Exploration Merit Badge
CLASS PREPARATION PAGE
 
GENERAL INSTRUCTIONS
 
Please arrive with ample time prior to the start time of your class for registration.  Remember there will be others checking in as well and depending on the size of the class, and the event the class is being held in conjunction with, that registration may take a little time.

You should bring a blue card filled out properly for this class. - Scoutmaster Bucky Online participants - you will not be allowed to participate if you have not provided your signed blue card prior to the class - you should have forwarded your blue card to Scoutmaster Bucky prior to the class via email or postal mail:
Scoutmaster Bucky - 5724 Aldrich Avenue South  Minneapolis, Minnesota  55419.

If you are not familiar with how to fill out a blue card, you should familiarize yourself with Scoutmaster Bucky's "How To Fill Out A Blue Card" document. Click here for Scoutmaster Bucky's "How To Fill Out A Blue Card".  Remember it is a Scout's responsibility to take care of their own blue card from beginning to end.
 
 
 
Your Scout Uniform is required to be worn for attending this Merit Badge session.   If you have any additional questions, please feel free to contact Brian Reiners; Scoutmaster Bucky via email or on the phone at 612-483-0665.

Reviewing the merit badge pamphlet PRIOR to attending and doing preparation work will insure that Scouts get the most out of these class opportunities. The merit badge pamphlet is a wealth of information that can make earning a merit badge a lot easier. It contains many of the answers and solutions needed or can at least provide direction as to where one can find the answers.

It is NOT acceptable to come unprepared to a Scoutmaster Bucky event. You can (and should) use the Scoutmaster Bucky Exploration Merit Badge Workbook to help get a head start and organize your preparation work. Please note that the use of any workbook is merely for note taking and reference and completion of any Merit Badge workbook does not warrant, guarantee, or confirm a Scouts completion of any merit badge requirement(s). You can download the Scoutmaster Bucky Exploration Merit Badge Workbook by clicking here.  If this link is not working please check the internet for other merit badge workbook options.

It should be noted that this merit badge class is not meant for those who just want to come and see what they can get done. It is possible to complete this merit badge by being properly prepared and having done the preparation work prior to the class. Preparation is a MUST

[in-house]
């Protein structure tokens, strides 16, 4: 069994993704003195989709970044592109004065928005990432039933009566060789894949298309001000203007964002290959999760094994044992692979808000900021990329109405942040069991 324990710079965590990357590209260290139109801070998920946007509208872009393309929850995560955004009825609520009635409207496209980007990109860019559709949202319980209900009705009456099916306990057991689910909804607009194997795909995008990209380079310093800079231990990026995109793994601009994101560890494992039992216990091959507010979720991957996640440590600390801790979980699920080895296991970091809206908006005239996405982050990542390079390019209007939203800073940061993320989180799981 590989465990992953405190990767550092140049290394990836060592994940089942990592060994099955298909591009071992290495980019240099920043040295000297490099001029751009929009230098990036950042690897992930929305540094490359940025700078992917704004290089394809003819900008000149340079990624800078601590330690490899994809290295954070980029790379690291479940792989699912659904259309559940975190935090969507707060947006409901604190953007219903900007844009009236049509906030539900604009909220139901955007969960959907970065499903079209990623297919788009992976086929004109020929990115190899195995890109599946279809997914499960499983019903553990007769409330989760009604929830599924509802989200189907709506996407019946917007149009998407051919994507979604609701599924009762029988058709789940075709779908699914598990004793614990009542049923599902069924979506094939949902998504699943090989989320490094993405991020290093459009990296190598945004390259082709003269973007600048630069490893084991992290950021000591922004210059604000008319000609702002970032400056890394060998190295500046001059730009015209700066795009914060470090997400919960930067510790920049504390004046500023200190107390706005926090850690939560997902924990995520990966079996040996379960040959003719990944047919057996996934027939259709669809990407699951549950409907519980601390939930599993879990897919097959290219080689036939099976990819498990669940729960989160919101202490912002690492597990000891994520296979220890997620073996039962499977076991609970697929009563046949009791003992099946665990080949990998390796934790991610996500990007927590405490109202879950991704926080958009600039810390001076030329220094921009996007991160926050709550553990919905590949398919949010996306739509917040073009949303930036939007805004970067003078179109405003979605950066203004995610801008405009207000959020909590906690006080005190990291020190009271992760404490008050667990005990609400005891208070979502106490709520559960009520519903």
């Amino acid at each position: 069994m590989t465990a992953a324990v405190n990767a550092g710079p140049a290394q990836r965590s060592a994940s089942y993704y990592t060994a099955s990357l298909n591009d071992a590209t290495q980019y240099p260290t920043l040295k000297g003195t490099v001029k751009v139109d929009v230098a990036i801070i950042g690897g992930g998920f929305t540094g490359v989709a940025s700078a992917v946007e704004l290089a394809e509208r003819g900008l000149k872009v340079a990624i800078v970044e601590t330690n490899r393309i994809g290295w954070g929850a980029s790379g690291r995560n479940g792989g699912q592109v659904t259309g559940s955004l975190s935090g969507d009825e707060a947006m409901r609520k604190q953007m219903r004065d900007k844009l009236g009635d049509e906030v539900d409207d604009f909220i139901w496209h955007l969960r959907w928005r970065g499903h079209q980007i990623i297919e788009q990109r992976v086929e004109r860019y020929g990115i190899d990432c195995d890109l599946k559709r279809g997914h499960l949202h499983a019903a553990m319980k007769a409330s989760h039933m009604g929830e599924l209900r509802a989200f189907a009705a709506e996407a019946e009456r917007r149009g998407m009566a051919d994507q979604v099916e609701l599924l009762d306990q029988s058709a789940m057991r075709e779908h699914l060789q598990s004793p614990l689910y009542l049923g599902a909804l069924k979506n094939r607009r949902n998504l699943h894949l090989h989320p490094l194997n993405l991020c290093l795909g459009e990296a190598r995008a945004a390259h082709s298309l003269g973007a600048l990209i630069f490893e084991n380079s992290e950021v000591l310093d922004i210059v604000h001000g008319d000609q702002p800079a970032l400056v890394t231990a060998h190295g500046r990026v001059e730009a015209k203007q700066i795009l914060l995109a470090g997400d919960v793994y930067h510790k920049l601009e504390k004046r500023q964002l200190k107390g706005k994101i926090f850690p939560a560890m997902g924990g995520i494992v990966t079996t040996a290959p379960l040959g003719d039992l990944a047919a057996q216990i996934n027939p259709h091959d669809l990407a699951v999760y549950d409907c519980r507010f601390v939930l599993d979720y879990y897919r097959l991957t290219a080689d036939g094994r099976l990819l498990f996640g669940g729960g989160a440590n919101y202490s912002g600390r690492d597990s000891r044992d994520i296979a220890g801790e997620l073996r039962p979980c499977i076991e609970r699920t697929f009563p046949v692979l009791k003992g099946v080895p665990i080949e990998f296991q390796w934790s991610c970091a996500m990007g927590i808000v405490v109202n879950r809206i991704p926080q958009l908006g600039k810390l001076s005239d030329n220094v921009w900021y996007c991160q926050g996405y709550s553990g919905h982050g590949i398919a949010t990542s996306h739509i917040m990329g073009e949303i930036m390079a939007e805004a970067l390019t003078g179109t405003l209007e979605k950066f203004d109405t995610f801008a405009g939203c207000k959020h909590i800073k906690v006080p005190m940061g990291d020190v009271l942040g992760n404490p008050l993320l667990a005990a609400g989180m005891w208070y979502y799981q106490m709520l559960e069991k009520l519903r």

Other Exploration MERIT BADGE PAGES
 
Exploration Merit Badge Current Requirements
 
Scoutmaster Bucky's - Exploration Merit Badge Workbook
 
Exploration Merit Badge and Merit Badge History Page
 
Exploration MERIT BADGE SPECIFICS
 

Exploration Merit BadgeThings to remember to bring for this Merit Badge Class:

1. Merit Badge Blue Card properly filled out and signed off by your Scoutmaster

2. Exploration Merit Badge Pamphlet

3. Scout Uniform

4. Supporting documentation or project work pertinent to this merit badge which may also include a Merit Badge Workbook for reference with notes

5. A positive Scouting focus and attitude

 
REQUIREMENTS WITH SUGGESTED STUDY PREPARATION NOTES
 
Note: As you work on the Exploration merit badge, remember to always use the buddy system. Whether you are out in the field or meeting with your merit badge counselor, having a buddy will help ensure everyone's safety. You and your buddy can watch out for each other wherever you may be or whatever you may be doing.
 

1. GENERAL KNOWLEDGE Do the following:

a. Define exploration and explain how it differs from adventure travel, trekking or hiking, tour-group trips, or recreational outdoor adventure trips.

b. Explain how approaches to exploration may differ if it occurs in the ocean, in space, in a jungle, or in a science lab in a city.

A.

 

2. RHISTORY OF EXPLORATION Discuss with your counselor the history of exploration. Select a field of study with a history of exploration to illustrate the importance of exploration in the development of that field (for example, aerospace, oil industry, paleontology, oceanography, etc.).

A.

 

3. IMPORTANCE OF EXPLORATION Explain to your counselor why it is important to explore. Discuss the following:

a. Why it is important for exploration to have a scientific basis.

b. How explorers have aided in our understanding of our world.

c. What you think it takes to be an explorer.

A.

 

4. REAL-LIFE EXPLORATION Do ONE of the following:

a. Learn about a living explorer. Create a short report or presentation (verbal, written, or multimedia slide presentation) on this individual's objectives and the achievements of one of the explorer's expeditions. Share what you have learned with your counselor and unit.